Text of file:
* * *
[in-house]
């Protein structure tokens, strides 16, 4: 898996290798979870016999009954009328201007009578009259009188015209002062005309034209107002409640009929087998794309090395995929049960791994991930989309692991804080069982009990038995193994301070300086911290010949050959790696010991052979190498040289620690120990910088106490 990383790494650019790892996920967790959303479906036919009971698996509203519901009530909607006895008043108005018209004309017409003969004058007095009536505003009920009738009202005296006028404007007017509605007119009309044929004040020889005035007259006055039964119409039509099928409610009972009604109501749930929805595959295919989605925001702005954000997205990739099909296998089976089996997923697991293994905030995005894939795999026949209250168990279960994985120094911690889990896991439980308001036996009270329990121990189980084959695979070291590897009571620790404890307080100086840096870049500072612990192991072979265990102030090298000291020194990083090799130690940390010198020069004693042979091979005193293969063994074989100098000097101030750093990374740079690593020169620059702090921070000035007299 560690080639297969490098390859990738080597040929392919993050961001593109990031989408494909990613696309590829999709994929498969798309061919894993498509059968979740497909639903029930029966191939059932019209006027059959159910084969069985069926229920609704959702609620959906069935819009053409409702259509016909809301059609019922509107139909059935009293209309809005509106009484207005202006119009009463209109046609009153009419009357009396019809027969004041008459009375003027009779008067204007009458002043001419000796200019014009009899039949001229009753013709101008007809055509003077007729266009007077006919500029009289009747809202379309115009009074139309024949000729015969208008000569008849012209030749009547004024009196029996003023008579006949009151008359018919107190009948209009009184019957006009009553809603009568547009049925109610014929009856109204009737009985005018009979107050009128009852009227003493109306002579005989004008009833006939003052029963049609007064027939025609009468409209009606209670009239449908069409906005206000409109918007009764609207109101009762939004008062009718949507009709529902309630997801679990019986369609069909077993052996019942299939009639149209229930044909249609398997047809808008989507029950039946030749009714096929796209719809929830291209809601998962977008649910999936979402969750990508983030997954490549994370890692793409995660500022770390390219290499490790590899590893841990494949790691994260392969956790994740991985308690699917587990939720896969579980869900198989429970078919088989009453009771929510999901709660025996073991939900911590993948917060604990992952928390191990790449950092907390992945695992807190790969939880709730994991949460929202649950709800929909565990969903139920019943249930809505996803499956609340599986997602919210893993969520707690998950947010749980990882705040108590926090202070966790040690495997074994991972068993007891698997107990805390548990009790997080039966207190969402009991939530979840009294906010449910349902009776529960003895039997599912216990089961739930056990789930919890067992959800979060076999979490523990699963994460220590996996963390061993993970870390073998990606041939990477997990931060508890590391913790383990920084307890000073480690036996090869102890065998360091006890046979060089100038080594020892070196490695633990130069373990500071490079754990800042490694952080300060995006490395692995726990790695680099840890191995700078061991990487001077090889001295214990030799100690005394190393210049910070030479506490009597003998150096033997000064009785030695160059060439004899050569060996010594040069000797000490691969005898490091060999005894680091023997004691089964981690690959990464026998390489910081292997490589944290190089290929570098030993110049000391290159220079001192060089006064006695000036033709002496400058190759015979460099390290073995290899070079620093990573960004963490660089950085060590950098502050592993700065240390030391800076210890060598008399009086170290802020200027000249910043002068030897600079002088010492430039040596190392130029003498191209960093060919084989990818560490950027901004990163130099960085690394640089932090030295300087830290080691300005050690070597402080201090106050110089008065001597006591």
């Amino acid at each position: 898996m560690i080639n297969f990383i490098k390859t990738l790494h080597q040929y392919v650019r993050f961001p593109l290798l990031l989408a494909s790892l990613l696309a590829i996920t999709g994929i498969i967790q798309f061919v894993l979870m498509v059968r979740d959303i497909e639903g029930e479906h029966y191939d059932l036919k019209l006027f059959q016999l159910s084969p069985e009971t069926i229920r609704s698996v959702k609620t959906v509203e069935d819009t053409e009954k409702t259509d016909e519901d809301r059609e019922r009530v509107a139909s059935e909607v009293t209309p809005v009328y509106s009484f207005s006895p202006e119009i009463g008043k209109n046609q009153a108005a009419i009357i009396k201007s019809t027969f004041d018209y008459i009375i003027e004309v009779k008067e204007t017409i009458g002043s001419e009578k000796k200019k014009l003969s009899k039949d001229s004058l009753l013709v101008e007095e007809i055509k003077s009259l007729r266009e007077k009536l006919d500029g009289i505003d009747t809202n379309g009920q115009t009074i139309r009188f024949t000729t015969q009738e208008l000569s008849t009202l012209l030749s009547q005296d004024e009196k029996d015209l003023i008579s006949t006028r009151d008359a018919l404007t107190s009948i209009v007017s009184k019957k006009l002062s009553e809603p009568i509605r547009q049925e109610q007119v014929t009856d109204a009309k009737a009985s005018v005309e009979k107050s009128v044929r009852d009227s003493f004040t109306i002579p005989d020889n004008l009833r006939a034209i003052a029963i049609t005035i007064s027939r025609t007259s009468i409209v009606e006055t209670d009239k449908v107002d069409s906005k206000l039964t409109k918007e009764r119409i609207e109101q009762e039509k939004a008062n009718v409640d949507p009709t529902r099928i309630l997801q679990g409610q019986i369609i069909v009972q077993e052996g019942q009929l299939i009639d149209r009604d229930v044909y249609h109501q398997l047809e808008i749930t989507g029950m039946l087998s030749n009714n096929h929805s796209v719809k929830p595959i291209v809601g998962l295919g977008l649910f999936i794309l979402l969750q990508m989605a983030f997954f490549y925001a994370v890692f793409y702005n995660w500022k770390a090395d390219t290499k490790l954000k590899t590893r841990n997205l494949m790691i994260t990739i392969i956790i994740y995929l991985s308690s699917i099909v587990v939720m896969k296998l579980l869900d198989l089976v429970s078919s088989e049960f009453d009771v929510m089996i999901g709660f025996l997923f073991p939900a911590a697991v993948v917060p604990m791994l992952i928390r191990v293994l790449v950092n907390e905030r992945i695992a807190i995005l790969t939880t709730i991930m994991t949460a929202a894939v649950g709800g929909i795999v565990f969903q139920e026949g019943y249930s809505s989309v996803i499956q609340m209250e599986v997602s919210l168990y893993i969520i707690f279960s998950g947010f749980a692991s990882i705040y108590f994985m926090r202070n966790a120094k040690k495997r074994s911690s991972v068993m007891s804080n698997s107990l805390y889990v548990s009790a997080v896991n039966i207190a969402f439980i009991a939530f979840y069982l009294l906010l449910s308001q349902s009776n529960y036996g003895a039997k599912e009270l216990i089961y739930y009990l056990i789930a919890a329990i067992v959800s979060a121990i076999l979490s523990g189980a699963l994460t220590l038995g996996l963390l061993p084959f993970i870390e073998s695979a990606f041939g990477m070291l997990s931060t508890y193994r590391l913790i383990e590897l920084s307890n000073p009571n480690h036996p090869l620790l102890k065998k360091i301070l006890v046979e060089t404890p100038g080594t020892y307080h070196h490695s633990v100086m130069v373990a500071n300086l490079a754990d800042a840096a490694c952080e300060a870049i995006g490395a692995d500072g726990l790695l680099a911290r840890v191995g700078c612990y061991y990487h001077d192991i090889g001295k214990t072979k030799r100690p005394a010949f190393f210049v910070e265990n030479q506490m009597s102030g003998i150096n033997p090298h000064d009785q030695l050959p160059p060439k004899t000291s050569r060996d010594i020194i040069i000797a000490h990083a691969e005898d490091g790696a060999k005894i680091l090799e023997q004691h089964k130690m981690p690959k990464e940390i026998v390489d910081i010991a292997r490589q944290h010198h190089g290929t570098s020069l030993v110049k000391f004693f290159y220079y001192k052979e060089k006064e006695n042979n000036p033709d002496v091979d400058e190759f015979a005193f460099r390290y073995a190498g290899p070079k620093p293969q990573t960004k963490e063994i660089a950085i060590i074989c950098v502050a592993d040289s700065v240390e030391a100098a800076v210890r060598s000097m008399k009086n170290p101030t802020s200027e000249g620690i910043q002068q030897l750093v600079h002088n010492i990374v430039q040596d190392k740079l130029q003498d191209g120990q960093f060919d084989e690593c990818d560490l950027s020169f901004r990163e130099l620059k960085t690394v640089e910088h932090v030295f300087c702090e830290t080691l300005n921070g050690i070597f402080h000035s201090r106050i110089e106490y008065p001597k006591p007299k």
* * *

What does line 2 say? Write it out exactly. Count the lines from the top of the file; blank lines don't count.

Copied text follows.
């Protein structure tokens, strides 16, 4: 898996290798979870016999009954009328201007009578009259009188015209002062005309034209107002409640009929087998794309090395995929049960791994991930989309692991804080069982009990038995193994301070300086911290010949050959790696010991052979190498040289620690120990910088106490 990383790494650019790892996920967790959303479906036919009971698996509203519901009530909607006895008043108005018209004309017409003969004058007095009536505003009920009738009202005296006028404007007017509605007119009309044929004040020889005035007259006055039964119409039509099928409610009972009604109501749930929805595959295919989605925001702005954000997205990739099909296998089976089996997923697991293994905030995005894939795999026949209250168990279960994985120094911690889990896991439980308001036996009270329990121990189980084959695979070291590897009571620790404890307080100086840096870049500072612990192991072979265990102030090298000291020194990083090799130690940390010198020069004693042979091979005193293969063994074989100098000097101030750093990374740079690593020169620059702090921070000035007299 560690080639297969490098390859990738080597040929392919993050961001593109990031989408494909990613696309590829999709994929498969798309061919894993498509059968979740497909639903029930029966191939059932019209006027059959159910084969069985069926229920609704959702609620959906069935819009053409409702259509016909809301059609019922509107139909059935009293209309809005509106009484207005202006119009009463209109046609009153009419009357009396019809027969004041008459009375003027009779008067204007009458002043001419000796200019014009009899039949001229009753013709101008007809055509003077007729266009007077006919500029009289009747809202379309115009009074139309024949000729015969208008000569008849012209030749009547004024009196029996003023008579006949009151008359018919107190009948209009009184019957006009009553809603009568547009049925109610014929009856109204009737009985005018009979107050009128009852009227003493109306002579005989004008009833006939003052029963049609007064027939025609009468409209009606209670009239449908069409906005206000409109918007009764609207109101009762939004008062009718949507009709529902309630997801679990019986369609069909077993052996019942299939009639149209229930044909249609398997047809808008989507029950039946030749009714096929796209719809929830291209809601998962977008649910999936979402969750990508983030997954490549994370890692793409995660500022770390390219290499490790590899590893841990494949790691994260392969956790994740991985308690699917587990939720896969579980869900198989429970078919088989009453009771929510999901709660025996073991939900911590993948917060604990992952928390191990790449950092907390992945695992807190790969939880709730994991949460929202649950709800929909565990969903139920019943249930809505996803499956609340599986997602919210893993969520707690998950947010749980990882705040108590926090202070966790040690495997074994991972068993007891698997107990805390548990009790997080039966207190969402009991939530979840009294906010449910349902009776529960003895039997599912216990089961739930056990789930919890067992959800979060076999979490523990699963994460220590996996963390061993993970870390073998990606041939990477997990931060508890590391913790383990920084307890000073480690036996090869102890065998360091006890046979060089100038080594020892070196490695633990130069373990500071490079754990800042490694952080300060995006490395692995726990790695680099840890191995700078061991990487001077090889001295214990030799100690005394190393210049910070030479506490009597003998150096033997000064009785030695160059060439004899050569060996010594040069000797000490691969005898490091060999005894680091023997004691089964981690690959990464026998390489910081292997490589944290190089290929570098030993110049000391290159220079001192060089006064006695000036033709002496400058190759015979460099390290073995290899070079620093990573960004963490660089950085060590950098502050592993700065240390030391800076210890060598008399009086170290802020200027000249910043002068030897600079002088010492430039040596190392130029003498191209960093060919084989990818560490950027901004990163130099960085690394640089932090030295300087830290080691300005050690070597402080201090106050110089008065001597006591």